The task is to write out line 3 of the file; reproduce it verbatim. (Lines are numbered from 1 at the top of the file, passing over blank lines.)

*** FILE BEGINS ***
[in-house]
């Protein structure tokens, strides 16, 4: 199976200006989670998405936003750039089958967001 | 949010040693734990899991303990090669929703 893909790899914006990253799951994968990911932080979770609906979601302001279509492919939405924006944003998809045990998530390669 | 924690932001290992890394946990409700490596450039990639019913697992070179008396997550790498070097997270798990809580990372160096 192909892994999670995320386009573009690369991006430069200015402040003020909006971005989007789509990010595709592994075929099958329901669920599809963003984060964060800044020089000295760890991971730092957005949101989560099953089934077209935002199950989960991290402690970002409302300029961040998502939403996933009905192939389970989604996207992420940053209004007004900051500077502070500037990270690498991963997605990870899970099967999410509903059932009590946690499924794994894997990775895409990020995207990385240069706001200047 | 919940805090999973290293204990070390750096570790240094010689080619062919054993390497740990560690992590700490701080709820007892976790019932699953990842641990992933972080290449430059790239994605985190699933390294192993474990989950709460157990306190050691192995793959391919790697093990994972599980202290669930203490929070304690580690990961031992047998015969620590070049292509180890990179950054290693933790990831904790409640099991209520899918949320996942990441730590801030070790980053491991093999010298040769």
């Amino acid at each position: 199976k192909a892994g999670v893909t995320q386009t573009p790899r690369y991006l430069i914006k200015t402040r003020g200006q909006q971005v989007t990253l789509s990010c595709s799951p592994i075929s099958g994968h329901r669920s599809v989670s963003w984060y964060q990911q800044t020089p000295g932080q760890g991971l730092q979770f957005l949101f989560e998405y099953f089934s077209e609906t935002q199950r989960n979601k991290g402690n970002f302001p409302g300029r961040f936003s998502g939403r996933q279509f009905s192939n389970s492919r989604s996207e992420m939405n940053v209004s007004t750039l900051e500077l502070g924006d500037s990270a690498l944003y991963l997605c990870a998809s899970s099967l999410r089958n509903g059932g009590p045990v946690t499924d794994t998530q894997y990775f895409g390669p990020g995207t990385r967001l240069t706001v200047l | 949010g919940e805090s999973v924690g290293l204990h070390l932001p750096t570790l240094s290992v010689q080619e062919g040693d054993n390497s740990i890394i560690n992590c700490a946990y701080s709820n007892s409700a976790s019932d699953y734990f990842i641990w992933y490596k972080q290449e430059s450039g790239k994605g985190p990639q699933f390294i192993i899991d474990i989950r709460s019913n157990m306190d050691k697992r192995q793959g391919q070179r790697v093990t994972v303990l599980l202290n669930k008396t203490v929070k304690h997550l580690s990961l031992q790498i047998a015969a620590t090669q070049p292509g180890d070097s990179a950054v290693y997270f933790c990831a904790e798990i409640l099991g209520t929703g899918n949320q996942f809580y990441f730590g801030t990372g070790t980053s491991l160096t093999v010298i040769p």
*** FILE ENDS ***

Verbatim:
């Amino acid at each position: 199976k192909a892994g999670v893909t995320q386009t573009p790899r690369y991006l430069i914006k200015t402040r003020g200006q909006q971005v989007t990253l789509s990010c595709s799951p592994i075929s099958g994968h329901r669920s599809v989670s963003w984060y964060q990911q800044t020089p000295g932080q760890g991971l730092q979770f957005l949101f989560e998405y099953f089934s077209e609906t935002q199950r989960n979601k991290g402690n970002f302001p409302g300029r961040f936003s998502g939403r996933q279509f009905s192939n389970s492919r989604s996207e992420m939405n940053v209004s007004t750039l900051e500077l502070g924006d500037s990270a690498l944003y991963l997605c990870a998809s899970s099967l999410r089958n509903g059932g009590p045990v946690t499924d794994t998530q894997y990775f895409g390669p990020g995207t990385r967001l240069t706001v200047l | 949010g919940e805090s999973v924690g290293l204990h070390l932001p750096t570790l240094s290992v010689q080619e062919g040693d054993n390497s740990i890394i560690n992590c700490a946990y701080s709820n007892s409700a976790s019932d699953y734990f990842i641990w992933y490596k972080q290449e430059s450039g790239k994605g985190p990639q699933f390294i192993i899991d474990i989950r709460s019913n157990m306190d050691k697992r192995q793959g391919q070179r790697v093990t994972v303990l599980l202290n669930k008396t203490v929070k304690h997550l580690s990961l031992q790498i047998a015969a620590t090669q070049p292509g180890d070097s990179a950054v290693y997270f933790c990831a904790e798990i409640l099991g209520t929703g899918n949320q996942f809580y990441f730590g801030t990372g070790t980053s491991l160096t093999v010298i040769p």